County Commissioners worry about logging effects on Upper Deschutes

DES requests $17 million budget


Thurston County Commissioner Gary Edwards expressed concerns that a potentially detrimental impact will continue on Capitol Lake-Deschutes Estuary as long as there are logging activities near theupper Deschutes River, which was not included in the Environmental Impact Statement study (EIS).

Sediment effects

Edwards made the statement after the Thurston Regional Planning Council (TRPC) received an update on the final EIS for the Capitol Lake-Deschutes Project on Friday, February 3.

Early in the project process, Edwards said, the Board of County Commissioners (BOCC) asked the state to analyze bothUpper Deschutes and Lower Deschutes.

He claimed the state does not want to look at the Upper Deschutes as part of the analysis.

Edwards explained that many logging activities came into play, including chemical application and sediment from large logging tracks that are not looked at in the EIS.

"We [have] to consider the activity in the Upper Deschutes. As long as there is going to be logging, it will continue to have a potentially detrimental impact on the lake as we move forward," the county commissioner said.

Public Utilities District Commissioner Chris Stearns agreed with Edwards as he pointed out that it would pose a problem in the long run. “The root wads and large balls of sediment have been traveling down some of the tributaries, not only of Deschutes but all of the Olympic rivers that go into the canal for quite some time. Quite a large amount of stuff is working its way downstream over time. The sediment load is eventually going to work its way out.”

The EIS stated that an estimated 35,000 cubic yards of sediment are transported by the Deschutes River into the Capitol Lake Basin each year, shallowing the lake.

Since the construction of the 5th Avenue dam, sediment accumulation has reached up to 13 feet thick in some areas. The water quality was compromised with different plant and animal aquatic invasive species in Capitol Lake, including the invasion of New Zealand mud snail.


Tessa Gardner-Brown, senior environmental planner and associate principal at Floyd Schneider, said the problem statement for the project is focused around the dam – should it be removed or maintained.

Brown explained that the EIS is supposed to evaluate the impact or changes resulting from maintaining or removing the dam.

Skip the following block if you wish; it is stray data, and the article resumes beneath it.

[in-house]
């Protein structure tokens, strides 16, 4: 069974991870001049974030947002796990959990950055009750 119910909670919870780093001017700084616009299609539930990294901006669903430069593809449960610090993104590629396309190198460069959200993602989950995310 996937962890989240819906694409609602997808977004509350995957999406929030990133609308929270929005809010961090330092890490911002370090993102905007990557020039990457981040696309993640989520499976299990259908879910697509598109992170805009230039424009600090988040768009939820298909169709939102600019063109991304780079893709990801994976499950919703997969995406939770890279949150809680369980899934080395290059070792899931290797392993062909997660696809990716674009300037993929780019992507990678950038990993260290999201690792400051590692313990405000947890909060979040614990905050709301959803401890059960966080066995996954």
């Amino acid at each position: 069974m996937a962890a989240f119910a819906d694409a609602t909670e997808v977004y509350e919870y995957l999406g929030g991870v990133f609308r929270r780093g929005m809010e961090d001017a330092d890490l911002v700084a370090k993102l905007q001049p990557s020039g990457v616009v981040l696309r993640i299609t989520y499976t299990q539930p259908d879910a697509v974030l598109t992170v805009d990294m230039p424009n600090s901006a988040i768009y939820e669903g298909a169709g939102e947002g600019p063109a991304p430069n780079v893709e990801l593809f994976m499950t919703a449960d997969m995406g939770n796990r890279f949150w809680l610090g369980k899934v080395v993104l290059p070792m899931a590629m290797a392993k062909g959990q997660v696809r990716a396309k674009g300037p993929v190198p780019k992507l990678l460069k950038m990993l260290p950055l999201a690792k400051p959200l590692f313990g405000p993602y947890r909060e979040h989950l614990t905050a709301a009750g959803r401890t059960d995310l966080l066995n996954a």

"So, logging upstream or sediment input or water quality from upstream doesn't change as a result of maintaining or removing the dam. Sediment downstream does, and that's what we need to look at. Maintaining or removing the dam does not move upstream in its impact," she said, adding "but sediment upstream and the continuation of that has to be factored into the baseline analysis."

Final EIS

Ann Larson of the Department of Enterprise Services (DES) and the consultant team were at the TRPC meeting to give an update and discuss the final EIS for the Capitol Lake-Deschutes project.

The DES conducted an environmental review process for the project. It seeks to identify and implement long-term management alternatives to improve water quality and the impaired ecological functions within the Capitol Lake-Deschutes Estuary and adjacent waters.

The Estuary Alternative has been identified as the preferred alternative for long-term waterbody management, restoring tidal flow to conditions similar to the historic Deschutes Estuary. The 5th Avenue Dam would be removed, and a 500-foot opening would be created to reconnect the Capitol Lake Basin with Budd Inlet.

According to Gardner-Brown, the final EIS was released in October 2022.

She said the EIS evaluated the project with 14 environmental disciplines. "We looked at water quality, invasive species, fish and wildlife. We also looked at potential impacts on the built environment related to understanding how closely these two [natural and built environment] can relate in any long-term management scenario."

What comes with Estuary Alternative?

According to Sarah Reich, a consultant from ECONorthwest, the Estuary Alternative would involve the construction of a new bridge at 5th Avenue, which includes vehicles, bike lanes, and sidewalks in each direction.

She said the construction would be done before the demolition of the 5th Avenue dam so that traffic and pedestrians could continue circulation and minimizes the impacts in the non-transportation corridor downtown during construction. The new 5th Avenue Bridge would be constructed just south of the 4th Avenue Bridge, also known as the Olympia Yashiro Friendship Bridge, which was completed in 2004.  

Reich added that Capitol Lake would have a dredging effort to remove more than 500,000 cubic yards of sediment accumulated in the basin since 1986. "This is important because it minimizes the amount of sediment that can move downstream after construction. The sediment will be beneficially used within the basin to create new shoreline habitat."